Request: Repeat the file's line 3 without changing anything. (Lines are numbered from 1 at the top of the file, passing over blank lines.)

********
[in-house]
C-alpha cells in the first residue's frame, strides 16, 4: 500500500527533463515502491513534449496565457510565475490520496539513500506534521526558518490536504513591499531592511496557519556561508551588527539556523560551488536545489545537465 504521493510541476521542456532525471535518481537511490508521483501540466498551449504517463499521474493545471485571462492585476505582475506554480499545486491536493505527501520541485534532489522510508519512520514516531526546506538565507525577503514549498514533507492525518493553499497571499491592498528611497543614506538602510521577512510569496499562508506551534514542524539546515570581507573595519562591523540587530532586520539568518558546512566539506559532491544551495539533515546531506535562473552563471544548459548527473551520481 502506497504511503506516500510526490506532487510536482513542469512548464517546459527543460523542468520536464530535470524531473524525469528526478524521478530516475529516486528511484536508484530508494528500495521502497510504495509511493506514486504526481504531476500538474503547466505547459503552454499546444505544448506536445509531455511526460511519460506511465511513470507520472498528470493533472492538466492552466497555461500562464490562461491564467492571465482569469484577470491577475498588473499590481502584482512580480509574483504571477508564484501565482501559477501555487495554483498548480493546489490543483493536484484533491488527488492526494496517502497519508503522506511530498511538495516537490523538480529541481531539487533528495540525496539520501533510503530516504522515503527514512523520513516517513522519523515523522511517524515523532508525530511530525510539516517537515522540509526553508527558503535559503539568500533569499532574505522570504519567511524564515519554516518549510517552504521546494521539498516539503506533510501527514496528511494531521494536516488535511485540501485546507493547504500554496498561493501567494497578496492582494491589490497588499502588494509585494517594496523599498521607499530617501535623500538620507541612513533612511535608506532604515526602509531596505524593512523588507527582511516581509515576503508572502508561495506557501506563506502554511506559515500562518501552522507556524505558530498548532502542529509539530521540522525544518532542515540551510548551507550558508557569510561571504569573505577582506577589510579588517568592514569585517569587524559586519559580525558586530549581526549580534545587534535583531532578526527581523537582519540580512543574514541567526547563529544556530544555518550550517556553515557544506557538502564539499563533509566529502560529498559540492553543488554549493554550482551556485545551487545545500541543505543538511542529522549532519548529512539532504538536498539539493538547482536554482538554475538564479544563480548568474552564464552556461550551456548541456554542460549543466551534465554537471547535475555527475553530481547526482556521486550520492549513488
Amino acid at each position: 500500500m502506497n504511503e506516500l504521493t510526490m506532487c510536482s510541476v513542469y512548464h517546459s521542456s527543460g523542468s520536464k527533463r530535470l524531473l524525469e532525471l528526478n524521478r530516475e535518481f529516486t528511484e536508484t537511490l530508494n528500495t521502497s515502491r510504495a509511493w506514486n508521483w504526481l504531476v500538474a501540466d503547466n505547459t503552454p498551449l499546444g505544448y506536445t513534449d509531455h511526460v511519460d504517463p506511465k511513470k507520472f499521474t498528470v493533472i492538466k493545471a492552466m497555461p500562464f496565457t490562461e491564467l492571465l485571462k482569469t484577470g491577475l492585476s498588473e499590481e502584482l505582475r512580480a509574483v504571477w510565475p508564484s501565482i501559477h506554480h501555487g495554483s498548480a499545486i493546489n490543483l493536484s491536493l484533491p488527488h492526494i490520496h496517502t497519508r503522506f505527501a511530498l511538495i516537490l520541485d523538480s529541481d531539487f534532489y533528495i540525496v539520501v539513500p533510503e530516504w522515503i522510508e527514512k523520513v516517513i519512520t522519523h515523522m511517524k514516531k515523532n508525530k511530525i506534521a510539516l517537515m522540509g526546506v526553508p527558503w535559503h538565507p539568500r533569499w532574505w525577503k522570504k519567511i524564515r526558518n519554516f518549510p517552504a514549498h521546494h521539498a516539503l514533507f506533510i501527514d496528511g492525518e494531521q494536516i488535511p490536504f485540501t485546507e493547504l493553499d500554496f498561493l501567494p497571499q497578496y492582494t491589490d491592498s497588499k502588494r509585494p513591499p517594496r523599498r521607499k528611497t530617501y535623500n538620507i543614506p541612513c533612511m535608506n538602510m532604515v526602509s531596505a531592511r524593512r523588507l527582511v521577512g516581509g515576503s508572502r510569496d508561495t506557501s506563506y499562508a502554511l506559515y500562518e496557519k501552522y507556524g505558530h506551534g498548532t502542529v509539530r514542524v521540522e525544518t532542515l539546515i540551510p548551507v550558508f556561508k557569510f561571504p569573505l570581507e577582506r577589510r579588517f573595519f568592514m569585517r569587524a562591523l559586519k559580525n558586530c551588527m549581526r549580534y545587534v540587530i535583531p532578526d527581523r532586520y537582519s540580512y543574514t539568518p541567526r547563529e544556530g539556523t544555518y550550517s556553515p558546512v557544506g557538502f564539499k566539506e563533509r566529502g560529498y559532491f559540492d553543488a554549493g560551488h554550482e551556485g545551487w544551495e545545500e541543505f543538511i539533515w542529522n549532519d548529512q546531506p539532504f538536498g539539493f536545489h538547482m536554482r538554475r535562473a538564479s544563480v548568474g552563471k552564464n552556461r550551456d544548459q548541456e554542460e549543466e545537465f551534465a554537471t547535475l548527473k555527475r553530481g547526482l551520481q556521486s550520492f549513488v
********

Amino acid at each position: 500500500m502506497n504511503e506516500l504521493t510526490m506532487c510536482s510541476v513542469y512548464h517546459s521542456s527543460g523542468s520536464k527533463r530535470l524531473l524525469e532525471l528526478n524521478r530516475e535518481f529516486t528511484e536508484t537511490l530508494n528500495t521502497s515502491r510504495a509511493w506514486n508521483w504526481l504531476v500538474a501540466d503547466n505547459t503552454p498551449l499546444g505544448y506536445t513534449d509531455h511526460v511519460d504517463p506511465k511513470k507520472f499521474t498528470v493533472i492538466k493545471a492552466m497555461p500562464f496565457t490562461e491564467l492571465l485571462k482569469t484577470g491577475l492585476s498588473e499590481e502584482l505582475r512580480a509574483v504571477w510565475p508564484s501565482i501559477h506554480h501555487g495554483s498548480a499545486i493546489n490543483l493536484s491536493l484533491p488527488h492526494i490520496h496517502t497519508r503522506f505527501a511530498l511538495i516537490l520541485d523538480s529541481d531539487f534532489y533528495i540525496v539520501v539513500p533510503e530516504w522515503i522510508e527514512k523520513v516517513i519512520t522519523h515523522m511517524k514516531k515523532n508525530k511530525i506534521a510539516l517537515m522540509g526546506v526553508p527558503w535559503h538565507p539568500r533569499w532574505w525577503k522570504k519567511i524564515r526558518n519554516f518549510p517552504a514549498h521546494h521539498a516539503l514533507f506533510i501527514d496528511g492525518e494531521q494536516i488535511p490536504f485540501t485546507e493547504l493553499d500554496f498561493l501567494p497571499q497578496y492582494t491589490d491592498s497588499k502588494r509585494p513591499p517594496r523599498r521607499k528611497t530617501y535623500n538620507i543614506p541612513c533612511m535608506n538602510m532604515v526602509s531596505a531592511r524593512r523588507l527582511v521577512g516581509g515576503s508572502r510569496d508561495t506557501s506563506y499562508a502554511l506559515y500562518e496557519k501552522y507556524g505558530h506551534g498548532t502542529v509539530r514542524v521540522e525544518t532542515l539546515i540551510p548551507v550558508f556561508k557569510f561571504p569573505l570581507e577582506r577589510r579588517f573595519f568592514m569585517r569587524a562591523l559586519k559580525n558586530c551588527m549581526r549580534y545587534v540587530i535583531p532578526d527581523r532586520y537582519s540580512y543574514t539568518p541567526r547563529e544556530g539556523t544555518y550550517s556553515p558546512v557544506g557538502f564539499k566539506e563533509r566529502g560529498y559532491f559540492d553543488a554549493g560551488h554550482e551556485g545551487w544551495e545545500e541543505f543538511i539533515w542529522n549532519d548529512q546531506p539532504f538536498g539539493f536545489h538547482m536554482r538554475r535562473a538564479s544563480v548568474g552563471k552564464n552556461r550551456d544548459q548541456e554542460e549543466e545537465f551534465a554537471t547535475l548527473k555527475r553530481g547526482l551520481q556521486s550520492f549513488v